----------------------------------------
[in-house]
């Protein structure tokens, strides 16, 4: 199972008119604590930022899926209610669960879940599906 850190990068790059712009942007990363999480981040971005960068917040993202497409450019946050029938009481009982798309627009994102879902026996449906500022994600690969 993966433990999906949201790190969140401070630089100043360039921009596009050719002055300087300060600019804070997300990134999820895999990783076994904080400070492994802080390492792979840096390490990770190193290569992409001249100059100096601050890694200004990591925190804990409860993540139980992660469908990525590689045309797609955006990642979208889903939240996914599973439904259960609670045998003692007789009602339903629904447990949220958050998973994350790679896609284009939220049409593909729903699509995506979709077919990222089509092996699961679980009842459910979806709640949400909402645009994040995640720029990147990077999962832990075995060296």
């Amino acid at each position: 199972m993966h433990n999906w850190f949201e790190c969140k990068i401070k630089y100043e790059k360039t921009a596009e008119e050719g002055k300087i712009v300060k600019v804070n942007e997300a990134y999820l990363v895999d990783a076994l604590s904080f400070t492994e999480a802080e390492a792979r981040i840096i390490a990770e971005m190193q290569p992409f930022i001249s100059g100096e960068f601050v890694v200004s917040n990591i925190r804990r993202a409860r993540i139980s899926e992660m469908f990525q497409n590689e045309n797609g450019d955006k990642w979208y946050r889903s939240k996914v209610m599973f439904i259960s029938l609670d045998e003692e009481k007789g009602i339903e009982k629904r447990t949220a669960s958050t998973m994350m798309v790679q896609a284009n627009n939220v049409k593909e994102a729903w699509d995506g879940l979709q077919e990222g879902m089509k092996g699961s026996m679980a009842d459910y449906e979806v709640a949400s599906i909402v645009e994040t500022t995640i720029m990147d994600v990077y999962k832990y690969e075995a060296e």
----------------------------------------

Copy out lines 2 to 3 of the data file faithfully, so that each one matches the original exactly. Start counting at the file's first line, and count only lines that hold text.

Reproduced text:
């Protein structure tokens, strides 16, 4: 199972008119604590930022899926209610669960879940599906 850190990068790059712009942007990363999480981040971005960068917040993202497409450019946050029938009481009982798309627009994102879902026996449906500022994600690969 993966433990999906949201790190969140401070630089100043360039921009596009050719002055300087300060600019804070997300990134999820895999990783076994904080400070492994802080390492792979840096390490990770190193290569992409001249100059100096601050890694200004990591925190804990409860993540139980992660469908990525590689045309797609955006990642979208889903939240996914599973439904259960609670045998003692007789009602339903629904447990949220958050998973994350790679896609284009939220049409593909729903699509995506979709077919990222089509092996699961679980009842459910979806709640949400909402645009994040995640720029990147990077999962832990075995060296």
């Amino acid at each position: 199972m993966h433990n999906w850190f949201e790190c969140k990068i401070k630089y100043e790059k360039t921009a596009e008119e050719g002055k300087i712009v300060k600019v804070n942007e997300a990134y999820l990363v895999d990783a076994l604590s904080f400070t492994e999480a802080e390492a792979r981040i840096i390490a990770e971005m190193q290569p992409f930022i001249s100059g100096e960068f601050v890694v200004s917040n990591i925190r804990r993202a409860r993540i139980s899926e992660m469908f990525q497409n590689e045309n797609g450019d955006k990642w979208y946050r889903s939240k996914v209610m599973f439904i259960s029938l609670d045998e003692e009481k007789g009602i339903e009982k629904r447990t949220a669960s958050t998973m994350m798309v790679q896609a284009n627009n939220v049409k593909e994102a729903w699509d995506g879940l979709q077919e990222g879902m089509k092996g699961s026996m679980a009842d459910y449906e979806v709640a949400s599906i909402v645009e994040t500022t995640i720029m990147d994600v990077y999962k832990y690969e075995a060296e």